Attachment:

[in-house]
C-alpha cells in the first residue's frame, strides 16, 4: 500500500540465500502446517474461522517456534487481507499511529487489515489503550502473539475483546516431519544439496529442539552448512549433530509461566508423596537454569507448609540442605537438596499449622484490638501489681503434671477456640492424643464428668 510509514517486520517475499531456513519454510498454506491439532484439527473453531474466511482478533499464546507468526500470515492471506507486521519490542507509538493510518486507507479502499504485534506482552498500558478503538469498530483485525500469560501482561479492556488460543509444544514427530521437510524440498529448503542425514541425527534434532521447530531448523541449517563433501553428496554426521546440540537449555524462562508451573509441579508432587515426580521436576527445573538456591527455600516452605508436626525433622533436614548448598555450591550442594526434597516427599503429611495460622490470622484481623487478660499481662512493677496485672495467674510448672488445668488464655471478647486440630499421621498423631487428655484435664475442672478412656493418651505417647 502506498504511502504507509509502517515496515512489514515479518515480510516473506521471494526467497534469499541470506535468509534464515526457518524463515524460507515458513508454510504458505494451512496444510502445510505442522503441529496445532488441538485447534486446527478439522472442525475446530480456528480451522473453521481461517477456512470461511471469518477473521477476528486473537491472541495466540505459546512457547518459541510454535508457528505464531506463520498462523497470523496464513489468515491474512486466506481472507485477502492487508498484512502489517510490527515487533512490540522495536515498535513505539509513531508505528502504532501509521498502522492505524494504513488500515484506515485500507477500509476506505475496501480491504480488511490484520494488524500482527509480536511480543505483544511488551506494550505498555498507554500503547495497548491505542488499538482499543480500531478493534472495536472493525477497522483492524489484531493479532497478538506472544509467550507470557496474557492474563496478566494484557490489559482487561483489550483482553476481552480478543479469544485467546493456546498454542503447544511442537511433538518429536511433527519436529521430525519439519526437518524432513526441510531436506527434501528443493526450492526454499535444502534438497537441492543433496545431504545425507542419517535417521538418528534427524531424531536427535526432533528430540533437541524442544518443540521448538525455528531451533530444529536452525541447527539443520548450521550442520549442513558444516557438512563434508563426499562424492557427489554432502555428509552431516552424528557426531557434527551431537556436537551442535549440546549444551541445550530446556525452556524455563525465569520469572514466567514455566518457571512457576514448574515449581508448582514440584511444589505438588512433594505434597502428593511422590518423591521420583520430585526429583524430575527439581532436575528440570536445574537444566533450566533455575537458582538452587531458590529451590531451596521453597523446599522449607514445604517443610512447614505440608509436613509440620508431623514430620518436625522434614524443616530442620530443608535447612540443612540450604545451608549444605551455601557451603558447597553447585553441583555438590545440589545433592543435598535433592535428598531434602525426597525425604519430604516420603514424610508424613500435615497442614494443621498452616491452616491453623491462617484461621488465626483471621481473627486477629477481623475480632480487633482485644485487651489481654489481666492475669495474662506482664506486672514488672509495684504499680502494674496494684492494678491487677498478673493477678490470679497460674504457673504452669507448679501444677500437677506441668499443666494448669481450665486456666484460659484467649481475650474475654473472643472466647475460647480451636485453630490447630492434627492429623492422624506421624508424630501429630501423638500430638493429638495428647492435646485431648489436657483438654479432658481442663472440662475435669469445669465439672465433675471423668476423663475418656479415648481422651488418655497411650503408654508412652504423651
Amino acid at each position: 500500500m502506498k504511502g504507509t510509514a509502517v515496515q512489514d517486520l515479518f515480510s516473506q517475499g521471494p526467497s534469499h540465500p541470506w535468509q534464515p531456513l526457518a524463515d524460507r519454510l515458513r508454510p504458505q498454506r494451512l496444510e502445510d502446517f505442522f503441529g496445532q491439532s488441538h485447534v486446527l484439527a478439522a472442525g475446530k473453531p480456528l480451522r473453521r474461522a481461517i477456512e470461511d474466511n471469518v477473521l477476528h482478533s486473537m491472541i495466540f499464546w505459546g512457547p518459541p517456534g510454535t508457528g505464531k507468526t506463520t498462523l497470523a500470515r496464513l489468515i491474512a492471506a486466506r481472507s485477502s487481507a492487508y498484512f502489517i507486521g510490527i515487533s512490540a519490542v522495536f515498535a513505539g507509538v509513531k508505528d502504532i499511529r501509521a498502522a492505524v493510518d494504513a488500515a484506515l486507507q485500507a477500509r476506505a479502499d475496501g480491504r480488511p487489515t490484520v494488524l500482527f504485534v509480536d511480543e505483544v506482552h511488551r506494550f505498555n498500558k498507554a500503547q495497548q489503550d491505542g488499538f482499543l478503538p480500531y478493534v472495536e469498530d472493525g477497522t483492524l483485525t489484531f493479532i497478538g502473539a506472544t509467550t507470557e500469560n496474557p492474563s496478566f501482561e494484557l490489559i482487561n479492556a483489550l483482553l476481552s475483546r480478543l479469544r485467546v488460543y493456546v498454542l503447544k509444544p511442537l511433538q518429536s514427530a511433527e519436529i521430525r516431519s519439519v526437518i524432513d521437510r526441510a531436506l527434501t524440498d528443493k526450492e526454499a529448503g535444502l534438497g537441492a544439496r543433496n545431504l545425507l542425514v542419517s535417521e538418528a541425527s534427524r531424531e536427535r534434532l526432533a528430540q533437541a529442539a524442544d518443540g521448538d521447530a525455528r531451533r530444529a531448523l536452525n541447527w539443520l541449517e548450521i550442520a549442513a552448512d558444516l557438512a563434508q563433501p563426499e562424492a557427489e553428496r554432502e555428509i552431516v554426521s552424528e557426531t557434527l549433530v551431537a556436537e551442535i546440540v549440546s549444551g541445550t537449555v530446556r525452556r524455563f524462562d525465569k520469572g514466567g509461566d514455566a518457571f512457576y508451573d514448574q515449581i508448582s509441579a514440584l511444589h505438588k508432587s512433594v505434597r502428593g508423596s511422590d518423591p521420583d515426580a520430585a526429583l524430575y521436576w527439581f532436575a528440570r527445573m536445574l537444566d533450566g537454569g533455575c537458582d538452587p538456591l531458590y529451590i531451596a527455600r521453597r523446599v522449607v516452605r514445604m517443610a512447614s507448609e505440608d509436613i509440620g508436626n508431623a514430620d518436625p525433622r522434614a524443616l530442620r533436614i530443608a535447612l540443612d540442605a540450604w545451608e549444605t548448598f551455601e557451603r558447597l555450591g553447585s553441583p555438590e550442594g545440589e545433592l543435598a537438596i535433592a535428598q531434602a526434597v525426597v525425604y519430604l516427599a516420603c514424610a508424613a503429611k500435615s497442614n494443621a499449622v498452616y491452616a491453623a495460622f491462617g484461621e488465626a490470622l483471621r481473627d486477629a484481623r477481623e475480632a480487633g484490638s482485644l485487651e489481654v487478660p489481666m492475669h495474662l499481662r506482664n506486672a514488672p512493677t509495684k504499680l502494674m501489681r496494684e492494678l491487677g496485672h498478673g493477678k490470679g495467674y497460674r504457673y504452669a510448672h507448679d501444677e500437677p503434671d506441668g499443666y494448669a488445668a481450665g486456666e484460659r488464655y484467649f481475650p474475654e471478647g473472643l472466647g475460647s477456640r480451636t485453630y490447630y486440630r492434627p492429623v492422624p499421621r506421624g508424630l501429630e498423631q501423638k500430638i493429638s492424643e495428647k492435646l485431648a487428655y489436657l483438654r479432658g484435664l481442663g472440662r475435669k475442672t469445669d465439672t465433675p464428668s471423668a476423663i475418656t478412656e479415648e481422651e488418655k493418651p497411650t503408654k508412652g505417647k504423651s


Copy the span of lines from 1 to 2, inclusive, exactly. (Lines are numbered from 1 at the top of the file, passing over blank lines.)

[in-house]
C-alpha cells in the first residue's frame, strides 16, 4: 500500500540465500502446517474461522517456534487481507499511529487489515489503550502473539475483546516431519544439496529442539552448512549433530509461566508423596537454569507448609540442605537438596499449622484490638501489681503434671477456640492424643464428668 510509514517486520517475499531456513519454510498454506491439532484439527473453531474466511482478533499464546507468526500470515492471506507486521519490542507509538493510518486507507479502499504485534506482552498500558478503538469498530483485525500469560501482561479492556488460543509444544514427530521437510524440498529448503542425514541425527534434532521447530531448523541449517563433501553428496554426521546440540537449555524462562508451573509441579508432587515426580521436576527445573538456591527455600516452605508436626525433622533436614548448598555450591550442594526434597516427599503429611495460622490470622484481623487478660499481662512493677496485672495467674510448672488445668488464655471478647486440630499421621498423631487428655484435664475442672478412656493418651505417647 502506498504511502504507509509502517515496515512489514515479518515480510516473506521471494526467497534469499541470506535468509534464515526457518524463515524460507515458513508454510504458505494451512496444510502445510505442522503441529496445532488441538485447534486446527478439522472442525475446530480456528480451522473453521481461517477456512470461511471469518477473521477476528486473537491472541495466540505459546512457547518459541510454535508457528505464531506463520498462523497470523496464513489468515491474512486466506481472507485477502492487508498484512502489517510490527515487533512490540522495536515498535513505539509513531508505528502504532501509521498502522492505524494504513488500515484506515485500507477500509476506505475496501480491504480488511490484520494488524500482527509480536511480543505483544511488551506494550505498555498507554500503547495497548491505542488499538482499543480500531478493534472495536472493525477497522483492524489484531493479532497478538506472544509467550507470557496474557492474563496478566494484557490489559482487561483489550483482553476481552480478543479469544485467546493456546498454542503447544511442537511433538518429536511433527519436529521430525519439519526437518524432513526441510531436506527434501528443493526450492526454499535444502534438497537441492543433496545431504545425507542419517535417521538418528534427524531424531536427535526432533528430540533437541524442544518443540521448538525455528531451533530444529536452525541447527539443520548450521550442520549442513558444516557438512563434508563426499562424492557427489554432502555428509552431516552424528557426531557434527551431537556436537551442535549440546549444551541445550530446556525452556524455563525465569520469572514466567514455566518457571512457576514448574515449581508448582514440584511444589505438588512433594505434597502428593511422590518423591521420583520430585526429583524430575527439581532436575528440570536445574537444566533450566533455575537458582538452587531458590529451590531451596521453597523446599522449607514445604517443610512447614505440608509436613509440620508431623514430620518436625522434614524443616530442620530443608535447612540443612540450604545451608549444605551455601557451603558447597553447585553441583555438590545440589545433592543435598535433592535428598531434602525426597525425604519430604516420603514424610508424613500435615497442614494443621498452616491452616491453623491462617484461621488465626483471621481473627486477629477481623475480632480487633482485644485487651489481654489481666492475669495474662506482664506486672514488672509495684504499680502494674496494684492494678491487677498478673493477678490470679497460674504457673504452669507448679501444677500437677506441668499443666494448669481450665486456666484460659484467649481475650474475654473472643472466647475460647480451636485453630490447630492434627492429623492422624506421624508424630501429630501423638500430638493429638495428647492435646485431648489436657483438654479432658481442663472440662475435669469445669465439672465433675471423668476423663475418656479415648481422651488418655497411650503408654508412652504423651